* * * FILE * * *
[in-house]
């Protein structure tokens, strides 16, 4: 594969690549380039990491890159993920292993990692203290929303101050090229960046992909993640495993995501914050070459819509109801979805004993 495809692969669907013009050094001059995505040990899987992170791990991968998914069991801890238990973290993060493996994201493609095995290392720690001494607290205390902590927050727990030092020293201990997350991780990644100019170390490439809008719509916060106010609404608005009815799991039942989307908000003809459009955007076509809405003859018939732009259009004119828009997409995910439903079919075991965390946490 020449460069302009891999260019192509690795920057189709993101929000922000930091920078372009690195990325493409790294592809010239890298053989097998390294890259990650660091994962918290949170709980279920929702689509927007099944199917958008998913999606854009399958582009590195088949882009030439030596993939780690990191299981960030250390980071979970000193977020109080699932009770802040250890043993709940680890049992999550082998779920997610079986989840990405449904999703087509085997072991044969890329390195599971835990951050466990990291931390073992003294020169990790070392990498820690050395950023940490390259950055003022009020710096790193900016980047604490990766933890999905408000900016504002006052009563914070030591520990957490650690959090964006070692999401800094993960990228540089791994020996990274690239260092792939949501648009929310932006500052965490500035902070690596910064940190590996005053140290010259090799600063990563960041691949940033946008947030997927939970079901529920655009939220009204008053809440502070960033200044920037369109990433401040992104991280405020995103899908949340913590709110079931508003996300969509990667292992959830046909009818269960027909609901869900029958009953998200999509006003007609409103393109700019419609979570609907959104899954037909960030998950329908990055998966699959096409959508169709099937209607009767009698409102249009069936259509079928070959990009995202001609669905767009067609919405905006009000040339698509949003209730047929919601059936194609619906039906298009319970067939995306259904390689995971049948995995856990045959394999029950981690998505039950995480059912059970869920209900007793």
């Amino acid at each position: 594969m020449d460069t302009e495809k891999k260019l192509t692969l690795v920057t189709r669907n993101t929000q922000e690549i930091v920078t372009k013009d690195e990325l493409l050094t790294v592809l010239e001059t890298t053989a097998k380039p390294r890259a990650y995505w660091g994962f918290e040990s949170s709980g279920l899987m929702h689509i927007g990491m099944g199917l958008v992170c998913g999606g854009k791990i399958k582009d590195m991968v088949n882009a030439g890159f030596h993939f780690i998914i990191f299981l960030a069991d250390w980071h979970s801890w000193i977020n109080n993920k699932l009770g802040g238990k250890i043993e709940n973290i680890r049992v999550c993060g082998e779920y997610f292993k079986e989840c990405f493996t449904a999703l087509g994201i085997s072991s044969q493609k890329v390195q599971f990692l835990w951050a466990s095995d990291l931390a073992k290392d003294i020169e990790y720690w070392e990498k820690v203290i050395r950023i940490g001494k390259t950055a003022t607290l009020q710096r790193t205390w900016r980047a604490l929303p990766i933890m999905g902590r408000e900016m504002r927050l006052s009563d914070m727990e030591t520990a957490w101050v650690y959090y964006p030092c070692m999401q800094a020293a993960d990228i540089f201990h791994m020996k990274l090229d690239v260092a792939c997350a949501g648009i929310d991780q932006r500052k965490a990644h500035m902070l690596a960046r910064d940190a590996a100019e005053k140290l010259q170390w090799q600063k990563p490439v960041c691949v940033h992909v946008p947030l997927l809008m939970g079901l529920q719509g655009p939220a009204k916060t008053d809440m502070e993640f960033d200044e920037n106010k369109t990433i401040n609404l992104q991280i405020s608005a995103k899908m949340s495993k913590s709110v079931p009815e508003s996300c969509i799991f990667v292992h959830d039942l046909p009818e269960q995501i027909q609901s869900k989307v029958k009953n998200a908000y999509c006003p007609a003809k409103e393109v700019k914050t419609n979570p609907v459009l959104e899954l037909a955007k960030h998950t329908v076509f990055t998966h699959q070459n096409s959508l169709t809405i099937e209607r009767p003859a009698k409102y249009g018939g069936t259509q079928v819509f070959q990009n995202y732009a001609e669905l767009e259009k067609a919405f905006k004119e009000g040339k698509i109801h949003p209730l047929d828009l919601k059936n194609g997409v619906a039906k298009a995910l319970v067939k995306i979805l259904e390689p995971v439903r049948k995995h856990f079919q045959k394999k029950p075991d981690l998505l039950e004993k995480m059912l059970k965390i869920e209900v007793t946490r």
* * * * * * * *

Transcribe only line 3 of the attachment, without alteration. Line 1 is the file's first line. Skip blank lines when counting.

């Amino acid at each position: 594969m020449d460069t302009e495809k891999k260019l192509t692969l690795v920057t189709r669907n993101t929000q922000e690549i930091v920078t372009k013009d690195e990325l493409l050094t790294v592809l010239e001059t890298t053989a097998k380039p390294r890259a990650y995505w660091g994962f918290e040990s949170s709980g279920l899987m929702h689509i927007g990491m099944g199917l958008v992170c998913g999606g854009k791990i399958k582009d590195m991968v088949n882009a030439g890159f030596h993939f780690i998914i990191f299981l960030a069991d250390w980071h979970s801890w000193i977020n109080n993920k699932l009770g802040g238990k250890i043993e709940n973290i680890r049992v999550c993060g082998e779920y997610f292993k079986e989840c990405f493996t449904a999703l087509g994201i085997s072991s044969q493609k890329v390195q599971f990692l835990w951050a466990s095995d990291l931390a073992k290392d003294i020169e990790y720690w070392e990498k820690v203290i050395r950023i940490g001494k390259t950055a003022t607290l009020q710096r790193t205390w900016r980047a604490l929303p990766i933890m999905g902590r408000e900016m504002r927050l006052s009563d914070m727990e030591t520990a957490w101050v650690y959090y964006p030092c070692m999401q800094a020293a993960d990228i540089f201990h791994m020996k990274l090229d690239v260092a792939c997350a949501g648009i929310d991780q932006r500052k965490a990644h500035m902070l690596a960046r910064d940190a590996a100019e005053k140290l010259q170390w090799q600063k990563p490439v960041c691949v940033h992909v946008p947030l997927l809008m939970g079901l529920q719509g655009p939220a009204k916060t008053d809440m502070e993640f960033d200044e920037n106010k369109t990433i401040n609404l992104q991280i405020s608005a995103k899908m949340s495993k913590s709110v079931p009815e508003s996300c969509i799991f990667v292992h959830d039942l046909p009818e269960q995501i027909q609901s869900k989307v029958k009953n998200a908000y999509c006003p007609a003809k409103e393109v700019k914050t419609n979570p609907v459009l959104e899954l037909a955007k960030h998950t329908v076509f990055t998966h699959q070459n096409s959508l169709t809405i099937e209607r009767p003859a009698k409102y249009g018939g069936t259509q079928v819509f070959q990009n995202y732009a001609e669905l767009e259009k067609a919405f905006k004119e009000g040339k698509i109801h949003p209730l047929d828009l919601k059936n194609g997409v619906a039906k298009a995910l319970v067939k995306i979805l259904e390689p995971v439903r049948k995995h856990f079919q045959k394999k029950p075991d981690l998505l039950e004993k995480m059912l059970k965390i869920e209900v007793t946490r």